Like a dachshund with a German shepherd’s bark and a dalmatian’s bite, the 2008 Volkswagen R32 is a small dog, but it’s fast and packs a punch.
I had the opportunity to spend some time with the 3.2L, 250 horsepower R32 last month, and it left me checking price quotes and option packages.
By the way, $32,990 unless you start stripping out the navigation system. You may be asking “can’t I get a smaller engine for cheaper?” Not on the R32 — if you want a four-cylinder model, you need to look at the GTI.
The R32 is named after its engine — the Racing 3.2 L naturally aspirated VR6 engine with 236 ft. lbs. of torque.
The package is completed by the VW 4Motion All-wheel-drive system and Direct Shift Gearbox (DSG) transmission, which takes the jolt out of changing gears. It’s an automatic transmission with optional Tiptronic shift-paddles for a "virtual manual" experience. DSG is a dual-clutch system that gives you racing-tuned shifting without a clutch pedal and shifter — like what I discussed in the Eos.
It does 0-60 in 6.5 seconds.
This car is fast, and it has a good roar to it when you rev the engine — this is not supposed to be the case with a small car. You expect a Fast and the Furious-inspired high-pitched squeal out of a small car’s engine, not something more suited to a Mustang.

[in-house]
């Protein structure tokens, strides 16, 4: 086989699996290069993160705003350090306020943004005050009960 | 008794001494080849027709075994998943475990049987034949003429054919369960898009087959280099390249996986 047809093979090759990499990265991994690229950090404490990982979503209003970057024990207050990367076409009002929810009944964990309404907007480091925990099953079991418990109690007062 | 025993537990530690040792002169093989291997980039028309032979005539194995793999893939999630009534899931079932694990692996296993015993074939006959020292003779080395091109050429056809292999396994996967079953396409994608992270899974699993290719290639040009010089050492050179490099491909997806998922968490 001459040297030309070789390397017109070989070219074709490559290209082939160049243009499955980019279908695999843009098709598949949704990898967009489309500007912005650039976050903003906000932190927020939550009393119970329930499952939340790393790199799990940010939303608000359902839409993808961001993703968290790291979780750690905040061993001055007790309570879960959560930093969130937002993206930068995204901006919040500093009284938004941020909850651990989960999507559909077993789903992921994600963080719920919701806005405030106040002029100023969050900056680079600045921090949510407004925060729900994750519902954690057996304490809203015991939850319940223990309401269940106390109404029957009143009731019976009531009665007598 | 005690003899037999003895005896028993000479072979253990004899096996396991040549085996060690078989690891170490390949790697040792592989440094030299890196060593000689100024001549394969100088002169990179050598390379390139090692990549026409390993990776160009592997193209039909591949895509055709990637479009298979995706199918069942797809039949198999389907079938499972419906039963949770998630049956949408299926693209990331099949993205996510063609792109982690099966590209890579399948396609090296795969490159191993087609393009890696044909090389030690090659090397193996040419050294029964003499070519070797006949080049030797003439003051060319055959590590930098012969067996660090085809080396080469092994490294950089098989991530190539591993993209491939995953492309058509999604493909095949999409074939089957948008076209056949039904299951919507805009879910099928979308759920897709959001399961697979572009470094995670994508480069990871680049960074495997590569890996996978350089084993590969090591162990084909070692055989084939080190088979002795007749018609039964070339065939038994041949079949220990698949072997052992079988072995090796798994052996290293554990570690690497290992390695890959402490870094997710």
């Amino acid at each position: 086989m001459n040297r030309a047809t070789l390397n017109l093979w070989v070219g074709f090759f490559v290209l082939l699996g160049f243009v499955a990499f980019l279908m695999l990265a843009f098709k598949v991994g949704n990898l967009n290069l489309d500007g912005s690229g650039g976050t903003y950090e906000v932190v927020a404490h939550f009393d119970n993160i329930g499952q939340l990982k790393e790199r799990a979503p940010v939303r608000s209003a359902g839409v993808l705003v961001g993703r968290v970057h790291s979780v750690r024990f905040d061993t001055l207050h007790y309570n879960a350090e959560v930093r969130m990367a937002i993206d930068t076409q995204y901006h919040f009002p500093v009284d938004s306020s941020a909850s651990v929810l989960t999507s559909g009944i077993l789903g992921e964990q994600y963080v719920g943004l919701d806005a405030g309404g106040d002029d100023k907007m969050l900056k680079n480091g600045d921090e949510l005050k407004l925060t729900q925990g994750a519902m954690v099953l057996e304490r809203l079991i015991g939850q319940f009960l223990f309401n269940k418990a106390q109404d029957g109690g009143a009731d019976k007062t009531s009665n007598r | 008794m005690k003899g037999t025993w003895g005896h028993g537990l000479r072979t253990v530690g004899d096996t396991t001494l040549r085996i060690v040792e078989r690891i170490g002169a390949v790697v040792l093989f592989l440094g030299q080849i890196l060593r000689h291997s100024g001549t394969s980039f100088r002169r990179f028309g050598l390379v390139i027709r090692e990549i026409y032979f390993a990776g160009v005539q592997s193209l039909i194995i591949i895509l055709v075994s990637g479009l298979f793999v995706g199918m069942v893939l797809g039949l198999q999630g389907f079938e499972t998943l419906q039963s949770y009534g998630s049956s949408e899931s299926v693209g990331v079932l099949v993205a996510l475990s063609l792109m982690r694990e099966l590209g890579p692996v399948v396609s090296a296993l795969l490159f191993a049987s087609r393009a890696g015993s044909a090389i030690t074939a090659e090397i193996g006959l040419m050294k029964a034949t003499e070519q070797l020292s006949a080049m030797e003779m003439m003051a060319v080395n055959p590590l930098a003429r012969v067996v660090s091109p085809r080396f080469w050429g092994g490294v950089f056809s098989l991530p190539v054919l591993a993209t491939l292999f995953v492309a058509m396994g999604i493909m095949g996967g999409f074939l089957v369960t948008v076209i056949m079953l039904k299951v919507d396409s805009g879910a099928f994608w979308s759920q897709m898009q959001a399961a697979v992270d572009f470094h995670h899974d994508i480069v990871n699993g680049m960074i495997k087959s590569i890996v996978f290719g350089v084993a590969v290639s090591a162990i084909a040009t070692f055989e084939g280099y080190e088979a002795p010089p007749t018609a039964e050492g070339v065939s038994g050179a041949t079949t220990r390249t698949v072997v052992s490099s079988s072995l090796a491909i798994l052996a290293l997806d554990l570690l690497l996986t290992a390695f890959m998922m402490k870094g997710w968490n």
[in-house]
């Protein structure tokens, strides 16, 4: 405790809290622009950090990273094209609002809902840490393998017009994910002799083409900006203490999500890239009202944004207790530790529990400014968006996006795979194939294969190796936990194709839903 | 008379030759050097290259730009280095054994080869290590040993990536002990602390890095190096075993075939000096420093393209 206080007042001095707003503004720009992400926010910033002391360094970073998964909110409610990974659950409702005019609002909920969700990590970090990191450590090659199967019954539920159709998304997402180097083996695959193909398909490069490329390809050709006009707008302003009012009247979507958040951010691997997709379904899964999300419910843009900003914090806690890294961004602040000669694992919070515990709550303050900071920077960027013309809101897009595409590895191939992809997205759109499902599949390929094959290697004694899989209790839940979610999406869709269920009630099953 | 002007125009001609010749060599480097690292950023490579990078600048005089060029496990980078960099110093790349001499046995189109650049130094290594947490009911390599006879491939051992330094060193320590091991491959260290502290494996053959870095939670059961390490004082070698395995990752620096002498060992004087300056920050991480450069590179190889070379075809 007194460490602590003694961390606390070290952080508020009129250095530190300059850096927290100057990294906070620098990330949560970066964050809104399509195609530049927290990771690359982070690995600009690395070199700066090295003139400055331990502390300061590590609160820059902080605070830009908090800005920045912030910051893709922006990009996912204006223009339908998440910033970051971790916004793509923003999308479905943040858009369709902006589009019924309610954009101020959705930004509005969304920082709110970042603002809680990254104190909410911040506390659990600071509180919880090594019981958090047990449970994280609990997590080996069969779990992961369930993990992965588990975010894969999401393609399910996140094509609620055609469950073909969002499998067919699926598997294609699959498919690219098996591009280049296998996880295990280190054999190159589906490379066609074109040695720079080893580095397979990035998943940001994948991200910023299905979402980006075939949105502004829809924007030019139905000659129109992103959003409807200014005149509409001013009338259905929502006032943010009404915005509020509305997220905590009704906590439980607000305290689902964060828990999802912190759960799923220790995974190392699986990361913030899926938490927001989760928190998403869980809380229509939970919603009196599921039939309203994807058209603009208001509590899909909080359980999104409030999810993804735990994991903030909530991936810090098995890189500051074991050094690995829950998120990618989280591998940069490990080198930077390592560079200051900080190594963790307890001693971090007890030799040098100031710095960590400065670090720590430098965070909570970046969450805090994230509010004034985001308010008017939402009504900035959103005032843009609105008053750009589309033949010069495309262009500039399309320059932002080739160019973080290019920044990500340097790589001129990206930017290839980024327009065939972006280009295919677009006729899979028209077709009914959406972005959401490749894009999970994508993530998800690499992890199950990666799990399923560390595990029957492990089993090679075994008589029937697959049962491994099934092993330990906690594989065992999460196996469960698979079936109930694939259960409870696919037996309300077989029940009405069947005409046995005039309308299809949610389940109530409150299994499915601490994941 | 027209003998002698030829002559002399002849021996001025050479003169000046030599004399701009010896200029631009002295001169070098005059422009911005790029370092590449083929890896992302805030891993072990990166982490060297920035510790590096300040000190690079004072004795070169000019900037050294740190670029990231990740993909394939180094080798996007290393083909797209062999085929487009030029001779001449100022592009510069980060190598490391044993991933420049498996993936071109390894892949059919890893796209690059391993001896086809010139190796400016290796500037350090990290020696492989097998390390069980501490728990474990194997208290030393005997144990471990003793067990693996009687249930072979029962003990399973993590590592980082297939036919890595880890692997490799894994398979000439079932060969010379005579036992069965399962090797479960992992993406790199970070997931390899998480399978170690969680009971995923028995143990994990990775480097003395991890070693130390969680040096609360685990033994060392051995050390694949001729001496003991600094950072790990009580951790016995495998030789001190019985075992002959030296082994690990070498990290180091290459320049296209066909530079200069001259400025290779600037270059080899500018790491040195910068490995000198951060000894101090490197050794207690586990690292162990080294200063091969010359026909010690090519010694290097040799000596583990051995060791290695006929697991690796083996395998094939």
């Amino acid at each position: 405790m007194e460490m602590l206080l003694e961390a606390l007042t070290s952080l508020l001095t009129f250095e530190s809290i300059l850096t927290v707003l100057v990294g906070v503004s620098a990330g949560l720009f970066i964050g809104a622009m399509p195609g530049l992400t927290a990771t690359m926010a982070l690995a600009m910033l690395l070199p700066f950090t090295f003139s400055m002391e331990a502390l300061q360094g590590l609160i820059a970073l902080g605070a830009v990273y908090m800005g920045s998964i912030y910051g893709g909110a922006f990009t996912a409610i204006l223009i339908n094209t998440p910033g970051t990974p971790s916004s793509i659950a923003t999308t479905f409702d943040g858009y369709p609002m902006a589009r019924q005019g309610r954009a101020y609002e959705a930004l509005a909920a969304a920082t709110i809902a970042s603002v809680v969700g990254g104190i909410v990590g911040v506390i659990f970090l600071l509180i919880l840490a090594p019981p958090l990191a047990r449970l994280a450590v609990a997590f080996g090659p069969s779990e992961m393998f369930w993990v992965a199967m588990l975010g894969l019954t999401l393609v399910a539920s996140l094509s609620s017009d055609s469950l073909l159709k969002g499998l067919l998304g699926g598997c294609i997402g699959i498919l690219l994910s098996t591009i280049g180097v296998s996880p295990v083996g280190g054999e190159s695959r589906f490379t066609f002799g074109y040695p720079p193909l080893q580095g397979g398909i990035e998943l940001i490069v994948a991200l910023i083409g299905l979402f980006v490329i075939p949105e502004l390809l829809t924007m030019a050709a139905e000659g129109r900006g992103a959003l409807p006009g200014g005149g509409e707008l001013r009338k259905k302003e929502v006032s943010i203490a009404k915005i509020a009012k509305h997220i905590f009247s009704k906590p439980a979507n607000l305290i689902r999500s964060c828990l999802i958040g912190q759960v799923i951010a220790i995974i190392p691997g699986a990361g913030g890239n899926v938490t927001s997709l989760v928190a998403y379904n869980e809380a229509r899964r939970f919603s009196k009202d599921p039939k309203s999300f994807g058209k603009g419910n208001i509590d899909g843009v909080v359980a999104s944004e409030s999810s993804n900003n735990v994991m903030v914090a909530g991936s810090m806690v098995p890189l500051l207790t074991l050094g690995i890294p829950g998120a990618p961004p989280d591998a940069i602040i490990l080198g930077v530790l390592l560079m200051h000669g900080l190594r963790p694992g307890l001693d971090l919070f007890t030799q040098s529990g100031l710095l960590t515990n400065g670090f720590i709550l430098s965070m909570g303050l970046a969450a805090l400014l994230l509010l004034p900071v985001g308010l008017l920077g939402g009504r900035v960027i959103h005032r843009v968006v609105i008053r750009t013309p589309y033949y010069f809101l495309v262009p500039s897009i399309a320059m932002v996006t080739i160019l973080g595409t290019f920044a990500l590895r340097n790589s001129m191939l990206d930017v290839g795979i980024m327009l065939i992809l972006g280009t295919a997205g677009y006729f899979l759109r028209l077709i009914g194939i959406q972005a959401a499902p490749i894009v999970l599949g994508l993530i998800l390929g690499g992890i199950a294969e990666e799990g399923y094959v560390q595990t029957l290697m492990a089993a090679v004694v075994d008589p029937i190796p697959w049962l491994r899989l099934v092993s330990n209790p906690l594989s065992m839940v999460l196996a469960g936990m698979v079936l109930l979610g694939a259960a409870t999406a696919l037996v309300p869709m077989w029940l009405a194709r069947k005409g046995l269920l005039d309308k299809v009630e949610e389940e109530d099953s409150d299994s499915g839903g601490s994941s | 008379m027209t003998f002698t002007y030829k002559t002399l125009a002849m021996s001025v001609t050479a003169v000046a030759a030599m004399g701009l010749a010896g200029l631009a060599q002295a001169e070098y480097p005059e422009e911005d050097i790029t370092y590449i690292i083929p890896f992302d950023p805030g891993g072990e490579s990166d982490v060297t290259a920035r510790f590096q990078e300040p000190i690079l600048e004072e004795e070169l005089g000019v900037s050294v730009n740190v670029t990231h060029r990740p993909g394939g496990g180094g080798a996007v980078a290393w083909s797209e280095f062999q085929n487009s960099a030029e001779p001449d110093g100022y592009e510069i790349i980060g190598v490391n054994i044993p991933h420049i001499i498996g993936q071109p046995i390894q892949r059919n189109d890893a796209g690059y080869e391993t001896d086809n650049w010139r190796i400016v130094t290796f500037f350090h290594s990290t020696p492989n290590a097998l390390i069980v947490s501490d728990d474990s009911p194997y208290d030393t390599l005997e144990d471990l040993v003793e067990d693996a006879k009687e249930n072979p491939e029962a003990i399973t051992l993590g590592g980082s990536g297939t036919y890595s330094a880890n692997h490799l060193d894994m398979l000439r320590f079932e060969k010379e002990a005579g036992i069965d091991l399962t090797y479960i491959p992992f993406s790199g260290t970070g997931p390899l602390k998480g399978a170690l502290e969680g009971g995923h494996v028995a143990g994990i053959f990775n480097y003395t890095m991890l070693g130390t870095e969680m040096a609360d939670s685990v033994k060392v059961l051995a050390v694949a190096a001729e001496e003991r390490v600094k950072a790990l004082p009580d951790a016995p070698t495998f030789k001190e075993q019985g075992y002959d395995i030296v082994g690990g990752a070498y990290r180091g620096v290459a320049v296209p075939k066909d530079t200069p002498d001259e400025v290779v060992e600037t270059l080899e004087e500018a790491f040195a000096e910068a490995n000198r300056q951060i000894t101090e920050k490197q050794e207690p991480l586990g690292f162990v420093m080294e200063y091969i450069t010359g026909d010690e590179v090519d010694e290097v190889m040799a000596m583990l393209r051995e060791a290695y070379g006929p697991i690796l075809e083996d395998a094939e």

It’s like this: when you’re in the left lane on I95 and someone is going 70 in front of you. If you let off the gas and then give it a good rev, they’ll get the picture and get out of the way.
Not that I did that or anything…
This is a hot car. In the $30,000 range, it’s priced between affordability and luxury, but it gives you a ton of the luxury features you’d expect on a $50,000 car.
I’m a satellite radio skeptic. But with the integrated system on the R32, (and many other cars starting to follow the trend) I liked being able to switch between my favorite AM, FM and newly found Sirius channels.
I wasn’t overly impressed with the navigation system. I would have much preferred a touch-screen to the dial and knob operation on the R32. I know you’re not supposed to touch your GPS while driving, but sometimes you just have to make an adjustment, and it’s a lot more complicated to make on-the-fly changes with the built in nav system than with a Garmin or TomTom. They charge you enough for it; it might as well be touch-sensitive.
The seating, on the other hand, is the picture of comfort for the driver. The racing seats hug you in, resulting in a quite comfortable driving experience. The car easily fits four and can do five if you need to.
I was amazed by how much headroom the car gives. It’s low to the ground, but once you get in it’s very roomy. There is also good cargo room in the hatchback trunk.
Overall, it’s a wonderful car to drive that’s packed with features. It’s fun on long journeys and decent on gas mileage (18 city, 23 highway).